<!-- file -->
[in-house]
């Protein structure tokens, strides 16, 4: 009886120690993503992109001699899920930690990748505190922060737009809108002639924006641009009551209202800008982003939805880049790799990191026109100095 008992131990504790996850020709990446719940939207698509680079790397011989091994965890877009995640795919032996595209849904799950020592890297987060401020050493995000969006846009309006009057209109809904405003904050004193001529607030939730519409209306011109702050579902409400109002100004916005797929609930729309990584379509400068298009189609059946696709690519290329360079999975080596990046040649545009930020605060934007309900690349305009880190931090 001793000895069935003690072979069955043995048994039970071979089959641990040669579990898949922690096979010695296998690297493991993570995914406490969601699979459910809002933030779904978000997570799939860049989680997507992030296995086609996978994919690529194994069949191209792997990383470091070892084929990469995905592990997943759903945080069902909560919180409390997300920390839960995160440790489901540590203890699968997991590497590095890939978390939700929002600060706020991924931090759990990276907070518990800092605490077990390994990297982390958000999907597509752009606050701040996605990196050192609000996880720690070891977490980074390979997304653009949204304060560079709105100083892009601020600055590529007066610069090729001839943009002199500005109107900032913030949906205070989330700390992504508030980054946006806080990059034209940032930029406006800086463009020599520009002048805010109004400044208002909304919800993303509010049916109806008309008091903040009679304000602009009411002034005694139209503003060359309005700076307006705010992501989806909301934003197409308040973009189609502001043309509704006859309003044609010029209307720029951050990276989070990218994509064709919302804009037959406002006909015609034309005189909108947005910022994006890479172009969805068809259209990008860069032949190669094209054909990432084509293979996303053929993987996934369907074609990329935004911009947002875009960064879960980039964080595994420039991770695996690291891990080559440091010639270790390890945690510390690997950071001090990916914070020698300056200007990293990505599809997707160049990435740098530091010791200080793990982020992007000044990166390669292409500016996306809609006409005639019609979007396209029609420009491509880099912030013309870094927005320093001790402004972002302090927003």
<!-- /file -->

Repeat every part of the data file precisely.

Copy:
[in-house]
């Protein structure tokens, strides 16, 4: 009886120690993503992109001699899920930690990748505190922060737009809108002639924006641009009551209202800008982003939805880049790799990191026109100095 008992131990504790996850020709990446719940939207698509680079790397011989091994965890877009995640795919032996595209849904799950020592890297987060401020050493995000969006846009309006009057209109809904405003904050004193001529607030939730519409209306011109702050579902409400109002100004916005797929609930729309990584379509400068298009189609059946696709690519290329360079999975080596990046040649545009930020605060934007309900690349305009880190931090 001793000895069935003690072979069955043995048994039970071979089959641990040669579990898949922690096979010695296998690297493991993570995914406490969601699979459910809002933030779904978000997570799939860049989680997507992030296995086609996978994919690529194994069949191209792997990383470091070892084929990469995905592990997943759903945080069902909560919180409390997300920390839960995160440790489901540590203890699968997991590497590095890939978390939700929002600060706020991924931090759990990276907070518990800092605490077990390994990297982390958000999907597509752009606050701040996605990196050192609000996880720690070891977490980074390979997304653009949204304060560079709105100083892009601020600055590529007066610069090729001839943009002199500005109107900032913030949906205070989330700390992504508030980054946006806080990059034209940032930029406006800086463009020599520009002048805010109004400044208002909304919800993303509010049916109806008309008091903040009679304000602009009411002034005694139209503003060359309005700076307006705010992501989806909301934003197409308040973009189609502001043309509704006859309003044609010029209307720029951050990276989070990218994509064709919302804009037959406002006909015609034309005189909108947005910022994006890479172009969805068809259209990008860069032949190669094209054909990432084509293979996303053929993987996934369907074609990329935004911009947002875009960064879960980039964080595994420039991770695996690291891990080559440091010639270790390890945690510390690997950071001090990916914070020698300056200007990293990505599809997707160049990435740098530091010791200080793990982020992007000044990166390669292409500016996306809609006409005639019609979007396209029609420009491509880099912030013309870094927005320093001790402004972002302090927003």